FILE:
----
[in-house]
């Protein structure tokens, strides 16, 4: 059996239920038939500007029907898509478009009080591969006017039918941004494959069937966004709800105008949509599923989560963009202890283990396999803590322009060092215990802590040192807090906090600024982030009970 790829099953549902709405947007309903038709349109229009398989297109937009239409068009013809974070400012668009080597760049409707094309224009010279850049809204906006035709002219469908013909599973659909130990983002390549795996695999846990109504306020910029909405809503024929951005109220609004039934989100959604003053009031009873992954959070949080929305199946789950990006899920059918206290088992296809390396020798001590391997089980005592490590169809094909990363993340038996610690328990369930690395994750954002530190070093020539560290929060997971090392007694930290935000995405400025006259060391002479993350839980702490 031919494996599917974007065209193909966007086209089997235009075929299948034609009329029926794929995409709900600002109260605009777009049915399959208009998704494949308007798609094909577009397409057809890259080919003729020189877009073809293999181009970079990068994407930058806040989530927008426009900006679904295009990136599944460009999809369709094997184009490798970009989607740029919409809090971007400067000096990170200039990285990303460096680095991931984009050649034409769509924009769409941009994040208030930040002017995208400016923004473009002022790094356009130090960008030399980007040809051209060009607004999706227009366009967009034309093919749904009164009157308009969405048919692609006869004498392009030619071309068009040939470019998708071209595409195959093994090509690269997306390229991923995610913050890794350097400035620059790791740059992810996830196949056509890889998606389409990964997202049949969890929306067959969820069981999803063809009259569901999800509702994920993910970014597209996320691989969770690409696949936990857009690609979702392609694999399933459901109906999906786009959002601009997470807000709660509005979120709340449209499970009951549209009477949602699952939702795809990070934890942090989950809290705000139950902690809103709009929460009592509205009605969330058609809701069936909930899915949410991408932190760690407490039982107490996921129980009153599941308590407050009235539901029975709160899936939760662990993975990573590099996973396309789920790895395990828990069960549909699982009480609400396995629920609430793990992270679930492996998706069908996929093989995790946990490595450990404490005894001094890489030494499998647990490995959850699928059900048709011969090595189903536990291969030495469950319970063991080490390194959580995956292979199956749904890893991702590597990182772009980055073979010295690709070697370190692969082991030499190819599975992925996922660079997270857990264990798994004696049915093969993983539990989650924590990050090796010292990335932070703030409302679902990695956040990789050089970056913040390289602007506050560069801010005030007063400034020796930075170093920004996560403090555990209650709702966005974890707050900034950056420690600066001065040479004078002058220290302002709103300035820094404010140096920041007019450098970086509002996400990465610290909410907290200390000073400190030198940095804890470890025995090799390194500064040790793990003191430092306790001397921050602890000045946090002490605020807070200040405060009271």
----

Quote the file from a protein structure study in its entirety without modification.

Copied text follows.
[in-house]
């Protein structure tokens, strides 16, 4: 059996239920038939500007029907898509478009009080591969006017039918941004494959069937966004709800105008949509599923989560963009202890283990396999803590322009060092215990802590040192807090906090600024982030009970 790829099953549902709405947007309903038709349109229009398989297109937009239409068009013809974070400012668009080597760049409707094309224009010279850049809204906006035709002219469908013909599973659909130990983002390549795996695999846990109504306020910029909405809503024929951005109220609004039934989100959604003053009031009873992954959070949080929305199946789950990006899920059918206290088992296809390396020798001590391997089980005592490590169809094909990363993340038996610690328990369930690395994750954002530190070093020539560290929060997971090392007694930290935000995405400025006259060391002479993350839980702490 031919494996599917974007065209193909966007086209089997235009075929299948034609009329029926794929995409709900600002109260605009777009049915399959208009998704494949308007798609094909577009397409057809890259080919003729020189877009073809293999181009970079990068994407930058806040989530927008426009900006679904295009990136599944460009999809369709094997184009490798970009989607740029919409809090971007400067000096990170200039990285990303460096680095991931984009050649034409769509924009769409941009994040208030930040002017995208400016923004473009002022790094356009130090960008030399980007040809051209060009607004999706227009366009967009034309093919749904009164009157308009969405048919692609006869004498392009030619071309068009040939470019998708071209595409195959093994090509690269997306390229991923995610913050890794350097400035620059790791740059992810996830196949056509890889998606389409990964997202049949969890929306067959969820069981999803063809009259569901999800509702994920993910970014597209996320691989969770690409696949936990857009690609979702392609694999399933459901109906999906786009959002601009997470807000709660509005979120709340449209499970009951549209009477949602699952939702795809990070934890942090989950809290705000139950902690809103709009929460009592509205009605969330058609809701069936909930899915949410991408932190760690407490039982107490996921129980009153599941308590407050009235539901029975709160899936939760662990993975990573590099996973396309789920790895395990828990069960549909699982009480609400396995629920609430793990992270679930492996998706069908996929093989995790946990490595450990404490005894001094890489030494499998647990490995959850699928059900048709011969090595189903536990291969030495469950319970063991080490390194959580995956292979199956749904890893991702590597990182772009980055073979010295690709070697370190692969082991030499190819599975992925996922660079997270857990264990798994004696049915093969993983539990989650924590990050090796010292990335932070703030409302679902990695956040990789050089970056913040390289602007506050560069801010005030007063400034020796930075170093920004996560403090555990209650709702966005974890707050900034950056420690600066001065040479004078002058220290302002709103300035820094404010140096920041007019450098970086509002996400990465610290909410907290200390000073400190030198940095804890470890025995090799390194500064040790793990003191430092306790001397921050602890000045946090002490605020807070200040405060009271």